Why Construction Beats Waiting Tables

Date: February 27, 2019

When you think of job stability and great wages, construction jobs are usually not top on the list. As the restaurant industry usually has no shortage of people willing to take minimum wage waiter or host positions, the construction industry struggles to attract talent. So, the question inevitably becomes… “Which is better to pursue, a job in construction or a job as a waiter?”

Here are the facts:

Income. The average waiter can make as low as just $2.13 per hour before tips[1]. Depending on which restaurant you work at and the shift you’re assigned, when you add in tips, you may barely crack $8 per hour. On the other hand, the average construction salary is approximately $35,000[2] per year with benefits. This translates to about $18 per hour. If you have a specialized trade, such as welding or steam-fitting, the base salary can be as high as $85,000 with plenty of opportunities for overtime.

Job security. Waiters and waitresses are a dime a dozen. This is not to discredit the work they do, but there is much more competition. Whether it is a teen looking for their first job, a retiree, or even a stay-at-home mom looking to re-enter the workforce, the restaurant industry attracts all types of willing and able workers. Not to mention, if you want to make the best money, you will likely have to work evenings and weekends. And, if that is not something you are willing to sacrifice, then your job security as a waiter may be limited. With construction, there is a healthy supply of new projects, especially multi-year projects that can ensure a steady stream of high-paying work.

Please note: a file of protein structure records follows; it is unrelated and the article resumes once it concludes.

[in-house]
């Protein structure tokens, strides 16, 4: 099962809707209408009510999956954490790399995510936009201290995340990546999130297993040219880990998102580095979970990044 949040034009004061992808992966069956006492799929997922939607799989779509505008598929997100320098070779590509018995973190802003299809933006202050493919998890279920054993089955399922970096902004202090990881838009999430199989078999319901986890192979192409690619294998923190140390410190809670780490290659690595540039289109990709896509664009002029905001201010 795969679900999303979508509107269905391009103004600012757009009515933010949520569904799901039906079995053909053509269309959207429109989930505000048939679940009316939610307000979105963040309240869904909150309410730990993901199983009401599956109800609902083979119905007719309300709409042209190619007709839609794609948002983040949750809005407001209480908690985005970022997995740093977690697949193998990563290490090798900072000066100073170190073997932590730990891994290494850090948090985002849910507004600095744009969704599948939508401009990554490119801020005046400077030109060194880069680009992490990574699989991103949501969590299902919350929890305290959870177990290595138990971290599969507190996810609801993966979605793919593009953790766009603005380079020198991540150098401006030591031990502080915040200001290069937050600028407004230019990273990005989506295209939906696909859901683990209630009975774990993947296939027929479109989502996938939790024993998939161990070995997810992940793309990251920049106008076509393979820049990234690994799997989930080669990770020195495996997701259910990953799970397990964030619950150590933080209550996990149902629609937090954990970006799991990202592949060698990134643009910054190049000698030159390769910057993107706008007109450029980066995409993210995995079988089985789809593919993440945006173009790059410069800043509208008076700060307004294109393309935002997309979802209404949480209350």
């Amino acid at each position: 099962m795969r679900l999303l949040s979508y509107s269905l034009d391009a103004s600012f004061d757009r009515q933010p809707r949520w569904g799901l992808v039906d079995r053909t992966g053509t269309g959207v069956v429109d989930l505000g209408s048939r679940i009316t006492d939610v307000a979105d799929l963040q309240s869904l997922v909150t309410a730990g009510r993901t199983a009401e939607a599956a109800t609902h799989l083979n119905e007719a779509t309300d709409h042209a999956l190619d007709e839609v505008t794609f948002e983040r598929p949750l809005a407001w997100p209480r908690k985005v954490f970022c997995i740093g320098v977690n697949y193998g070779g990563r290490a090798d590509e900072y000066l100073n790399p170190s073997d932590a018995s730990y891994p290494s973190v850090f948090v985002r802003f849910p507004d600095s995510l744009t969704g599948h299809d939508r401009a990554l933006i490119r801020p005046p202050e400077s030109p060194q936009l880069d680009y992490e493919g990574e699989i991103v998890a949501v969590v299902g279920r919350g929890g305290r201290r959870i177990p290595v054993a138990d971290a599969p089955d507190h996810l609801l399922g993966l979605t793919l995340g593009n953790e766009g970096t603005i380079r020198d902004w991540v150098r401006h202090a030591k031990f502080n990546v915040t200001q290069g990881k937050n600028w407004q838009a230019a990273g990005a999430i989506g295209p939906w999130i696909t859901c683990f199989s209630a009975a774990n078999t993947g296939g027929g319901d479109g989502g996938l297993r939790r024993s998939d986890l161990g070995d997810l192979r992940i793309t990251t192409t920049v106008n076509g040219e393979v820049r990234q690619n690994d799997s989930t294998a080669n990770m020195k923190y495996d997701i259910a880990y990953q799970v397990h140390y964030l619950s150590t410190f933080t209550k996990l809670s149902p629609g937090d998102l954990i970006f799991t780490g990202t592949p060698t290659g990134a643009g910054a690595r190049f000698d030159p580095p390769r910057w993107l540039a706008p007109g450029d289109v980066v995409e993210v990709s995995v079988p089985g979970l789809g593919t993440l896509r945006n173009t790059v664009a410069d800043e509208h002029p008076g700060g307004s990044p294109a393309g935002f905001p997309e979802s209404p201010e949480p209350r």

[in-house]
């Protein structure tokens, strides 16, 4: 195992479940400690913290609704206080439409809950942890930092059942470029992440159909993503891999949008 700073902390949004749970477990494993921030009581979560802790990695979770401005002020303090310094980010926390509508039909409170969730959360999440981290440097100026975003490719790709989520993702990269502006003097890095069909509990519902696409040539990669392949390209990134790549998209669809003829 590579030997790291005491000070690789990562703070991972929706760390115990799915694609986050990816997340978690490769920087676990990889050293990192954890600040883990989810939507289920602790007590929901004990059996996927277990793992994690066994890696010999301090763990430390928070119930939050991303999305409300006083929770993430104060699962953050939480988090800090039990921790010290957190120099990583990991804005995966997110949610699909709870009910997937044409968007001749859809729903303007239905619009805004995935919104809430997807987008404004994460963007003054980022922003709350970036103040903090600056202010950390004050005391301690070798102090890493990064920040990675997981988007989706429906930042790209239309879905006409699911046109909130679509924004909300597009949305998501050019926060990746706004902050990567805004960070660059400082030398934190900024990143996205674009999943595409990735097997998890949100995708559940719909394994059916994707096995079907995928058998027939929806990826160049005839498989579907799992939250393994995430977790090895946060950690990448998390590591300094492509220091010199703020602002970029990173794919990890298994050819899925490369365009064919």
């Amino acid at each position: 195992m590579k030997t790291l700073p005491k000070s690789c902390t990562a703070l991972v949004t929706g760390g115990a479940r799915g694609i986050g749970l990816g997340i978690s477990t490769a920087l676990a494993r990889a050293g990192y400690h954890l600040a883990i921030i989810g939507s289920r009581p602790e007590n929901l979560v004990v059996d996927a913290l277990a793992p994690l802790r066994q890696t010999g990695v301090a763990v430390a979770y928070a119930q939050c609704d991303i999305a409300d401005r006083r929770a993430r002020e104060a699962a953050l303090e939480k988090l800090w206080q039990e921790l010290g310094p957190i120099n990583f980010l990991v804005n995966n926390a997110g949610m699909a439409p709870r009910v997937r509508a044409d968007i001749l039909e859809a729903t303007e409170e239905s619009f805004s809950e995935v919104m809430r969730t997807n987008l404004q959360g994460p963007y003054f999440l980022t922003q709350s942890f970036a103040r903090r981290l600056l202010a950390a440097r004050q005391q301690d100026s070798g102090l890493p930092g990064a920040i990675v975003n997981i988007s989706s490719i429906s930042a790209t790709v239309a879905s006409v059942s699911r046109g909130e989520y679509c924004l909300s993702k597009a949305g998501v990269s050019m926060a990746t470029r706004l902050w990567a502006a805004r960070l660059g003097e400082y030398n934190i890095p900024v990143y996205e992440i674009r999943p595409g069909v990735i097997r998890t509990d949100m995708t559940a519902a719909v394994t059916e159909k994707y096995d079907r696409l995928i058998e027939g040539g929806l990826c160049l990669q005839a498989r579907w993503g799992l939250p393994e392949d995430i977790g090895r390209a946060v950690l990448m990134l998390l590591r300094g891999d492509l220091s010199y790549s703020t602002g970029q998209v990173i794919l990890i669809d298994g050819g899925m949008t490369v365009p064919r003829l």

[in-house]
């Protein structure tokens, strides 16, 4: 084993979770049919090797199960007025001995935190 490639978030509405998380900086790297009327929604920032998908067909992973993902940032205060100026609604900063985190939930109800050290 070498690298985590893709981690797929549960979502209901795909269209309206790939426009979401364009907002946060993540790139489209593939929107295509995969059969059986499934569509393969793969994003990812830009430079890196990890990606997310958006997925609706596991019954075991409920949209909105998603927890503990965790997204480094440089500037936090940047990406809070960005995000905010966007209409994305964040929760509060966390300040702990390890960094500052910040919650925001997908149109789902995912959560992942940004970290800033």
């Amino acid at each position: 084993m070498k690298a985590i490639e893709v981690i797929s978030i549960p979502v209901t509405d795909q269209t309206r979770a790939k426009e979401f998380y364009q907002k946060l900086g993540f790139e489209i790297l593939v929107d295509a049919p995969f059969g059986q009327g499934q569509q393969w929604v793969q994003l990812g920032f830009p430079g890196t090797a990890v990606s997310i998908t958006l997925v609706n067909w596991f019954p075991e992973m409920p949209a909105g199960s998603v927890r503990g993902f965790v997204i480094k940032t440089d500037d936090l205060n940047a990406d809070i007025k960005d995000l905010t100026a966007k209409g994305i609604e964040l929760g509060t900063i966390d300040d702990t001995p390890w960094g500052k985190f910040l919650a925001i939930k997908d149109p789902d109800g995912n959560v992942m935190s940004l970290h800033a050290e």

Training opportunities. Other than what you may receive on your first week on the job, the training opportunities in the restaurant industry are low. Most restaurant owners will not mentor or groom you to move beyond your waiter position. However, the construction industry is primed for advancement and continued education. Most positions will require specialized training, and most companies will actually pay for you to attend classes. This knowledge you acquire can be used to expand your skill sets and make you more marketable for future work. If you join a Union, the training opportunities incredibly increase and are often all offered for free.

So, if you’re in the market considering employment opportunities, at least exploring construction-related positions may be worth your while. At the Beam Team, our employees and contractors have come to know and love our transparency and award-winning work ethic that virtually guarantees that we have the work they want, all year round. We invite you to visit our Careers page and see what positions we have available.

[1] https://www.shrm.org/resourcesandtools/legal-and-compliance/employment-law/pages/tipped-workers-minimum-wage.aspx

[2] https://money.usnews.com/careers/best-jobs/construction-worker/salary